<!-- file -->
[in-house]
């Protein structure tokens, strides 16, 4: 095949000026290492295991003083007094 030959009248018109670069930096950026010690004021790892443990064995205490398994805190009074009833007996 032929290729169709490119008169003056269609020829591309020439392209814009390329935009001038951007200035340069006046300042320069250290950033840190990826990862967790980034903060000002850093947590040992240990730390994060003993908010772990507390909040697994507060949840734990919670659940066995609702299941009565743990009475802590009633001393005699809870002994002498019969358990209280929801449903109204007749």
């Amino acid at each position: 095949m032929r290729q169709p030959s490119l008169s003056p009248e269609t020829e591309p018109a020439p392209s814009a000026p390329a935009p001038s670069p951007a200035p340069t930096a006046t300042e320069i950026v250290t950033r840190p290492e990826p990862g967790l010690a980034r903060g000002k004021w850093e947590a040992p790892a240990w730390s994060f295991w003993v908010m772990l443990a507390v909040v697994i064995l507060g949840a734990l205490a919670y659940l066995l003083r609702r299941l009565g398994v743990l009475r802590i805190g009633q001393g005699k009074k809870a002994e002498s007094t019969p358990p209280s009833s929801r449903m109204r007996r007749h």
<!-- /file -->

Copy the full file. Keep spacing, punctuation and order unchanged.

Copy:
[in-house]
């Protein structure tokens, strides 16, 4: 095949000026290492295991003083007094 030959009248018109670069930096950026010690004021790892443990064995205490398994805190009074009833007996 032929290729169709490119008169003056269609020829591309020439392209814009390329935009001038951007200035340069006046300042320069250290950033840190990826990862967790980034903060000002850093947590040992240990730390994060003993908010772990507390909040697994507060949840734990919670659940066995609702299941009565743990009475802590009633001393005699809870002994002498019969358990209280929801449903109204007749």
């Amino acid at each position: 095949m032929r290729q169709p030959s490119l008169s003056p009248e269609t020829e591309p018109a020439p392209s814009a000026p390329a935009p001038s670069p951007a200035p340069t930096a006046t300042e320069i950026v250290t950033r840190p290492e990826p990862g967790l010690a980034r903060g000002k004021w850093e947590a040992p790892a240990w730390s994060f295991w003993v908010m772990l443990a507390v909040v697994i064995l507060g949840a734990l205490a919670y659940l066995l003083r609702r299941l009565g398994v743990l009475r802590i805190g009633q001393g005699k009074k809870a002994e002498s007094t019969p358990p209280s009833s929801r449903m109204r007996r007749h």